According to many leading lights of the contemporary food movement, this shift in elite preferences and aesthetics carries with it the possibility of new relations of production: that is, if the entire population would only embrace organic vegetable production, grass-fed beef, and more time in the kitchen, the horrors of modern capitalist agriculture could be overthrown and replaced by virtuous, unalienated yeoman farmers the world over. But there’s a tell that these claims are not at all what they seem: They imagine that a food aesthetic — adopted first by wealthy, highly educated, liberal professionals and grounded in a romanticized ideal of the past that is cleansed of its racist, patriarchal, and deeply inequitable legacy — might organize a fundamental egalitarian shift in class relations, rather than emerging from new class relations.
For Waters, Mark Bittman, Michael Pollan, and other anti-modern foodies, anything that conforms to the ideals of industrialized agriculture is inherently unclean and therefore unwholesome. Importantly, this also means that anything that is or can be massively produced must also be unclean and unwholesome. This limitation of wholesomeness to only small-scale food production essentially tarnishes anything that could, by definition, be the food of the masses.
Slow Is Low
The poet Tony Hoagland once wrote that “nostalgia is a blank check for a weak mind.” It is also deadly to serious efforts toward progress and equity. A progressivism that took food systems seriously would reject small-is-beautiful green homilies and antiquarian demands to return to food systems that predate the modern working class. There is no opportunity for worker power in agrarian relations in which farms are small, undercapitalized, unproductive, labor intensive and technology poor. Farm labor groups don’t even attempt to organize workers on small farms, nor do regulators bother regulating them.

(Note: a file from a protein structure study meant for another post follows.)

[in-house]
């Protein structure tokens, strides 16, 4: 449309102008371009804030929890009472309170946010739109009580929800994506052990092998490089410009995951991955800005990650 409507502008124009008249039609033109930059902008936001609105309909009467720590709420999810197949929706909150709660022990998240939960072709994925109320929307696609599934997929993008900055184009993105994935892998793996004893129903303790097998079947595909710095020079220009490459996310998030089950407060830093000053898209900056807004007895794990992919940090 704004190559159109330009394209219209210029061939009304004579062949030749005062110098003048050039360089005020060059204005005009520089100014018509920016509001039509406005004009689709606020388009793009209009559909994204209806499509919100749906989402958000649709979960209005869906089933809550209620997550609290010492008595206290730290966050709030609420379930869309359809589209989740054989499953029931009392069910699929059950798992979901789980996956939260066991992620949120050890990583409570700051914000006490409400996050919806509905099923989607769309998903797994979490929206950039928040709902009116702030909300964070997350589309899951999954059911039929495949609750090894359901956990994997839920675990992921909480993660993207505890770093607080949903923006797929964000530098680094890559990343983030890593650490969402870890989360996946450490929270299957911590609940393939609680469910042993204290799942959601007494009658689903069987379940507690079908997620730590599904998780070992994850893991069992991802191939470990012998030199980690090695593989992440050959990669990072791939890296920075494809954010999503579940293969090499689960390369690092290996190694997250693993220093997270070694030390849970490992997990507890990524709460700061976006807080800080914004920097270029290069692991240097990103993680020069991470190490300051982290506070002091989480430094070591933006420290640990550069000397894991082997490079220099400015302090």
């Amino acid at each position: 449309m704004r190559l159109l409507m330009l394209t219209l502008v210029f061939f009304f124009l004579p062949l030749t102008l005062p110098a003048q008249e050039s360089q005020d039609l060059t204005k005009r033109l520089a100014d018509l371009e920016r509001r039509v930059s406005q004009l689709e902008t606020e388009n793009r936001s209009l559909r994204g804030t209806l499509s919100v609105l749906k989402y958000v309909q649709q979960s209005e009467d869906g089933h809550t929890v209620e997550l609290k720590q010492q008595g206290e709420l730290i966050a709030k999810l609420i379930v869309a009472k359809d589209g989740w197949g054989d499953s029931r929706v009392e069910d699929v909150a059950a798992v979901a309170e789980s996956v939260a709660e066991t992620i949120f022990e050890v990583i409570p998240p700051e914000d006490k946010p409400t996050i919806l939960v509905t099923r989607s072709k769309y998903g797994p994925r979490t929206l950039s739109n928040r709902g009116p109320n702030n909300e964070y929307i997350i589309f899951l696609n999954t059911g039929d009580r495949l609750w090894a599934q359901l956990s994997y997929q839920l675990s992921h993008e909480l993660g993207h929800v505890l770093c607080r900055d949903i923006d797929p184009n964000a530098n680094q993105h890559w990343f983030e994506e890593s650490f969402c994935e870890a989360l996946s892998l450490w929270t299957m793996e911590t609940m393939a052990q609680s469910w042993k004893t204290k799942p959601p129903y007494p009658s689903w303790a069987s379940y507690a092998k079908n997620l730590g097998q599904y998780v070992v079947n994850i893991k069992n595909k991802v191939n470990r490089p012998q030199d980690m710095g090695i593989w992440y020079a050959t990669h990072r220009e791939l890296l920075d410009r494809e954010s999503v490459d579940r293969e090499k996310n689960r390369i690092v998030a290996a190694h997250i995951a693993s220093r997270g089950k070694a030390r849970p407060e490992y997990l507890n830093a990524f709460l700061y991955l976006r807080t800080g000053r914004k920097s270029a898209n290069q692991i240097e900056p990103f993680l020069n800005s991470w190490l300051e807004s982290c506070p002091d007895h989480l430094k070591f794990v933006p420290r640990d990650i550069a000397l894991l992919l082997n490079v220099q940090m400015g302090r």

Nor does slow food, produced laboriously by those growing it, processing it, and cooking it, serve the vast majority of workers laboring outside of the agricultural sector. For many, arguably most, Americans, the time and effort it would take to practice the “wholesome” labor of cooking is impossible, unattractive, or simply too costly.
Prior to COVID-19, the average employed American worked eight hours and commuted almost an hour each workday. But these numbers don’t tell the whole story. On average, individuals without a high school diploma or college degree work more hours a day than those with a bachelor’s degree or higher. And, in high-cost urban centers — like New York, Chicago, Los Angeles, and San Francisco — low-paid workers have a greater commuter burden than higher-paid middle- and upper-class professionals.